The 2022 COVID-19 Practitioner Impact Survey found 60% of psychologists reported having no openings for new patients and 38% maintained a waitlist. At UW, students have been offered access appointments within one week of calling, according to Nolan. This is reasonable when considering the broader healthcare system, which has been backlogged for years, Nolan said.

Hermus’ petition calls for even shorter wait times and a staff increase from 75 to 100 employees at UHS Mental Health Services to better serve the over 49,000 students on campus.

But Nolan said there are certain myths about the lack of providers at UHS.

“Our team is amazing,” Nolan said. “We have an environment right now where people are so passionate about serving students and the last three weeks with seeing the level of distress on campus, it’s been incredible to see my team be able to kind of compartmentalize their own experience to really show up for students.”

In the last two years, UHS has worked hard to create more space for students without pushing counselors to the point of burnout, which is pervasive in mental health professionals, according to Nolan.

Nolan said she and others on campus are starting to explore how to create more of a culture of care at UW to combat the high level of distress.

“We need to not just think about our therapeutic services, but we also need to think about how we’re gonna change the systems that have created all this distress for people in the world more broadly,” Nolan said. “We really urgently need to think about how we can reduce the levels of anxiety and depression that are in our children and our students.”

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On the UW campus, Nolan said there are currently many collaborative efforts in the works to understand the ways that systems and behaviors impact students. These include programs in collaboration with the provost office, athletics and other spaces.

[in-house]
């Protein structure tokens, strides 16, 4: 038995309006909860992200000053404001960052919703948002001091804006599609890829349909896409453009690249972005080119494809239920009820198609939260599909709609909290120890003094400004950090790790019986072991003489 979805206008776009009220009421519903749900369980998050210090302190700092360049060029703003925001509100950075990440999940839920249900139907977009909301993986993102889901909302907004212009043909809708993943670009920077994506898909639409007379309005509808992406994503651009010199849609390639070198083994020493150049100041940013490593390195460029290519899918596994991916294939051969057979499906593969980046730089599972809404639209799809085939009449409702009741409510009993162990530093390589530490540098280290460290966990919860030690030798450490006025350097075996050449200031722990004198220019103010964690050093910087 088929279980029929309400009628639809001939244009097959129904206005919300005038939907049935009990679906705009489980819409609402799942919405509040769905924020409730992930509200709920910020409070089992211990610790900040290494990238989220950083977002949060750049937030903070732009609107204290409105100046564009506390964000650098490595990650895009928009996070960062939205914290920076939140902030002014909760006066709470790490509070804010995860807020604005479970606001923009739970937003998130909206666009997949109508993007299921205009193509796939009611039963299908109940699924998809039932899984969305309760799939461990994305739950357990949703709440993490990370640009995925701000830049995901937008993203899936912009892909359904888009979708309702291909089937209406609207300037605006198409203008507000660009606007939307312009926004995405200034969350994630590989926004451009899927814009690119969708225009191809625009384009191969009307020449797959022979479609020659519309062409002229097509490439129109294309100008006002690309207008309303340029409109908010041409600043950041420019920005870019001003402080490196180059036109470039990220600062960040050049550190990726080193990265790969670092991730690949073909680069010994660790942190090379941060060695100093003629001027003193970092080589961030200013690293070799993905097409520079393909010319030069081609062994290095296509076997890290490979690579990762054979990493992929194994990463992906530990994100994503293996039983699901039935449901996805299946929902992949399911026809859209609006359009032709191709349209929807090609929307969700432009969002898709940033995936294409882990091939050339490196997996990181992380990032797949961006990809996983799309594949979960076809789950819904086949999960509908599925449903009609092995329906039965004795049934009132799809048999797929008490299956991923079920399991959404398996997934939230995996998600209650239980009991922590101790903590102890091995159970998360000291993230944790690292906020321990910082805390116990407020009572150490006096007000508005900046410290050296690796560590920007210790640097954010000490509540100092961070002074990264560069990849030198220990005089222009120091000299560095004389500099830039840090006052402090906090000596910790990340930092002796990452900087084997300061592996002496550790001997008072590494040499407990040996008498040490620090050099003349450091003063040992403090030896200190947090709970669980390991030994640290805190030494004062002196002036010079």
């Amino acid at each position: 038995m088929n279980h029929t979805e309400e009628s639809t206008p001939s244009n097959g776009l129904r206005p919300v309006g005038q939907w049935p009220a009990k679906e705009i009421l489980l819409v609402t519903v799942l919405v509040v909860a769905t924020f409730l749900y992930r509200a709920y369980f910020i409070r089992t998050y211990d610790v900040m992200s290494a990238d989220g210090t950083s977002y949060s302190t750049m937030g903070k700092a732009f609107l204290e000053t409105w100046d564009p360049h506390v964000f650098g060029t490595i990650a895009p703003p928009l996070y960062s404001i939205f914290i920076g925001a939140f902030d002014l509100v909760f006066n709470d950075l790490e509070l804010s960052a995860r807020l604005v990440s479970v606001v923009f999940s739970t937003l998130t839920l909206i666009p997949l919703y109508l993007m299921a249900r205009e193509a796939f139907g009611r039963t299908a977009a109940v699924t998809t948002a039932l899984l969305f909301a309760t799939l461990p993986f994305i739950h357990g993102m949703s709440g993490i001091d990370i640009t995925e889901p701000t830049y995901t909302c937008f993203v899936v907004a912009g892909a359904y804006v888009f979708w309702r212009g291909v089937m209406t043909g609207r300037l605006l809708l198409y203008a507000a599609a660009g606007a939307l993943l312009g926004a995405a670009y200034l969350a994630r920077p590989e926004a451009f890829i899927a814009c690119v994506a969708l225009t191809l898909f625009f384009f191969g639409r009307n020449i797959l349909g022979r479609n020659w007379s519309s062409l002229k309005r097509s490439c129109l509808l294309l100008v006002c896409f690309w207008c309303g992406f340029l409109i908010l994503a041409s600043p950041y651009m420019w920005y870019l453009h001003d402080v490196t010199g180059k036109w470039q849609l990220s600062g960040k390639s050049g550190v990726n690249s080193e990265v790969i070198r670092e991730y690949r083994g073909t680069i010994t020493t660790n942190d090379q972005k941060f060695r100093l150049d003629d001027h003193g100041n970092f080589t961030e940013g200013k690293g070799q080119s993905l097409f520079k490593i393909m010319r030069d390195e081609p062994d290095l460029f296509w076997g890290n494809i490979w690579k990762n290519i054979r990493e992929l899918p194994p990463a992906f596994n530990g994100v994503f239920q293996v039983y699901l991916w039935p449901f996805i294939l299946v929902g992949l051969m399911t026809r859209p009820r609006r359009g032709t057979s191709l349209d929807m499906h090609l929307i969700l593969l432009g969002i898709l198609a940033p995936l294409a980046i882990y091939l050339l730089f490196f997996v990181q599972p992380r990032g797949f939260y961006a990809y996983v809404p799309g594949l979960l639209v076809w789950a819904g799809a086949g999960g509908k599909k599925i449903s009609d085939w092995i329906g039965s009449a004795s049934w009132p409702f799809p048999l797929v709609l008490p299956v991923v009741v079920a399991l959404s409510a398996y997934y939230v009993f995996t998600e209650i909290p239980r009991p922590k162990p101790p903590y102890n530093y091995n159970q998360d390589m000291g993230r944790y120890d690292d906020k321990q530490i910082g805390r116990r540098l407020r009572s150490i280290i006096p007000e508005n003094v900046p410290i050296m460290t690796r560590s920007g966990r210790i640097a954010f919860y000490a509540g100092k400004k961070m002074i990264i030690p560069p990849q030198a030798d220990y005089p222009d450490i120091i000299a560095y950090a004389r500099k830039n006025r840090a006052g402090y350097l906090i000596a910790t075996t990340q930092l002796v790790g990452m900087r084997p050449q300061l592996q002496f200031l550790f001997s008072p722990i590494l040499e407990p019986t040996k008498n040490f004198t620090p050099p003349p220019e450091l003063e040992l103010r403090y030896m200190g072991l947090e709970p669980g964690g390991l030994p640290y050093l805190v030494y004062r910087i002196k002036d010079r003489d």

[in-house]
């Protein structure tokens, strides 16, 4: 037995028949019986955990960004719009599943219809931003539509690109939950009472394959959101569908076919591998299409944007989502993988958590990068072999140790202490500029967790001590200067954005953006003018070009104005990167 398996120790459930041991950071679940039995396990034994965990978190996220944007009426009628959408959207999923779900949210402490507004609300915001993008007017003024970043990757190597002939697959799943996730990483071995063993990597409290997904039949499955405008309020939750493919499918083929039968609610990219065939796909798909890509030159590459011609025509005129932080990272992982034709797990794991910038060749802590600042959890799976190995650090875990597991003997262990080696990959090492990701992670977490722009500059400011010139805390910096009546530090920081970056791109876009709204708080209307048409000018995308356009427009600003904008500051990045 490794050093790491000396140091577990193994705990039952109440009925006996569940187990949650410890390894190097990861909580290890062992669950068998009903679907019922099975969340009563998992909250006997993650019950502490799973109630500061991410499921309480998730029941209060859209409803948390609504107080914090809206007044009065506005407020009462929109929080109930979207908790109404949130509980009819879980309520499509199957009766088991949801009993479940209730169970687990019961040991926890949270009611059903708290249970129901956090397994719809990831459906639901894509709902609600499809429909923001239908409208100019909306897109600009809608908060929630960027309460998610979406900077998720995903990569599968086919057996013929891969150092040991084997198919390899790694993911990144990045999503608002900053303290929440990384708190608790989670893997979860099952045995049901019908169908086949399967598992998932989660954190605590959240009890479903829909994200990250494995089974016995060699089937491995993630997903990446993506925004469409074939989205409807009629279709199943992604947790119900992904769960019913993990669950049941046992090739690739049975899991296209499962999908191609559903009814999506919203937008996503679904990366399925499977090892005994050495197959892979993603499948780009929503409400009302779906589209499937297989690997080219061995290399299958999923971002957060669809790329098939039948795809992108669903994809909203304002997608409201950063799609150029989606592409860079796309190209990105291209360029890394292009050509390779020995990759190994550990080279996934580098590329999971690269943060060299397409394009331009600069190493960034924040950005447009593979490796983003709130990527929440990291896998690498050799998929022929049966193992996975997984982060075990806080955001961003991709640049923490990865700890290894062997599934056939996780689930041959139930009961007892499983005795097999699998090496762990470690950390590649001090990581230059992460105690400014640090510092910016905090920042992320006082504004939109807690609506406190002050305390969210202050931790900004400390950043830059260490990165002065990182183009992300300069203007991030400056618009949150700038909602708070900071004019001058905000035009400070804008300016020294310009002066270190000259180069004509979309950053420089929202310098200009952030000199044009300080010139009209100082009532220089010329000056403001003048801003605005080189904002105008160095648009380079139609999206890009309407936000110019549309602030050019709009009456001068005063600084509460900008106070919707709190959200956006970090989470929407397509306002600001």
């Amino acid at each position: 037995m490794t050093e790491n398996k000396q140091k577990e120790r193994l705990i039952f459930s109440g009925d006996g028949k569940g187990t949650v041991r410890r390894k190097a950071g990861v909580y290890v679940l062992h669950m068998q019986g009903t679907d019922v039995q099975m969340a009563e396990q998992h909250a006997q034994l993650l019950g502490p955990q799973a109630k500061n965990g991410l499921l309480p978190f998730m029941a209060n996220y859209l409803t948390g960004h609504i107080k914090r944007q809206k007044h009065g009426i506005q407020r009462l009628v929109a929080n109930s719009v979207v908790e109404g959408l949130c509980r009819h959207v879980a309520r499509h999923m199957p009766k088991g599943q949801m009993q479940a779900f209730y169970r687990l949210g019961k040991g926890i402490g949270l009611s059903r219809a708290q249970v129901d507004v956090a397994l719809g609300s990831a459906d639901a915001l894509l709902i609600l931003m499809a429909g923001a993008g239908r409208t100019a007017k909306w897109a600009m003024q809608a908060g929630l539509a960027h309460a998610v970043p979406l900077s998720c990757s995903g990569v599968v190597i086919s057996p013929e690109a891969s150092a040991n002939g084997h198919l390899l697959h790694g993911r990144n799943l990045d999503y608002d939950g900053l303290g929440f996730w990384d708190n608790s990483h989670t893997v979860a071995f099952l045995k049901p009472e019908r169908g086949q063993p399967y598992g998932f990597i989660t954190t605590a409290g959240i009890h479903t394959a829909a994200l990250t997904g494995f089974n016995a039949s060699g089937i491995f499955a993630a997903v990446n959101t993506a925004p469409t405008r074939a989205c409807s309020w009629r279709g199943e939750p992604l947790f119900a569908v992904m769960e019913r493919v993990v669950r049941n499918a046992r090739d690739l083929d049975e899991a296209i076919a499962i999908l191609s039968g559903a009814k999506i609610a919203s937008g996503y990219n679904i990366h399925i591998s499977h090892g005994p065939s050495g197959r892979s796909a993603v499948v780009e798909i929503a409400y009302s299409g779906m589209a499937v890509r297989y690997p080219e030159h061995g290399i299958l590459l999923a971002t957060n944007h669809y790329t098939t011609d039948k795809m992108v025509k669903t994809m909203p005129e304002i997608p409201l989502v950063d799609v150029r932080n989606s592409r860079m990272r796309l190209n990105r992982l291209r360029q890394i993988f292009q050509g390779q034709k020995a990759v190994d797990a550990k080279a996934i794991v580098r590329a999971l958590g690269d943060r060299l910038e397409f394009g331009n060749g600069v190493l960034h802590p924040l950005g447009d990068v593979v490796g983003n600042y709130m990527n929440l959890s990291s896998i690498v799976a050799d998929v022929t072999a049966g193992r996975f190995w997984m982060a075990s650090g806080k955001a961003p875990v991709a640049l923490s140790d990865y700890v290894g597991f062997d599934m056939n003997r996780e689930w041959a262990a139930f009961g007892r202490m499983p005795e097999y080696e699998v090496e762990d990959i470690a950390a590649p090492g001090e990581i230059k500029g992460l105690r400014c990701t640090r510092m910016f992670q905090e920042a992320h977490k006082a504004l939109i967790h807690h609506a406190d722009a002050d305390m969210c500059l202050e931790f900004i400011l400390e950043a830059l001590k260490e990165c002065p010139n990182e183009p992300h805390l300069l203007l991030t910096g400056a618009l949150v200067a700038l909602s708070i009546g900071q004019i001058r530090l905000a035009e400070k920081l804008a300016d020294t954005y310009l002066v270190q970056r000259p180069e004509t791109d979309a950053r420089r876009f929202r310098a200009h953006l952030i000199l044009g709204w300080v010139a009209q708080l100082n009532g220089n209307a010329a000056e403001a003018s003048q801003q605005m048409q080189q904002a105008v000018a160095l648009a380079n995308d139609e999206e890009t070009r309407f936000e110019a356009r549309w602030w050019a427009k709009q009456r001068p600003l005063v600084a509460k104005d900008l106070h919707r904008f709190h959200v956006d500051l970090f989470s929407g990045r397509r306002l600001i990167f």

Hermus said UHS has been receptive to his petition and he has met with providers, with a follow-up meeting planned for the coming weeks. At the time this article was published, over 2,100 people had signed the petition.

As a senior, Hermus said he could not leave UW without advocating for the importance of access to mental health resources on campus.

“What am I doing if I leave here and I don’t say anything?” Hermus said. “Am I really helping people if I just keep doing what I’m doing just because I got my help?”

The Badger Herald Editorial Board published a list of mental health resources for UW students, which can be found here.

Resources regarding suicide prevention and mental health:

  • Trevor Lifeline: crisis intervention and suicide prevention services to lesbian, gay, bisexual, transgender, queer and questioning (LGBTQ) young people under 25
  • 24/7 crisis support 608-265-5600 (option 9)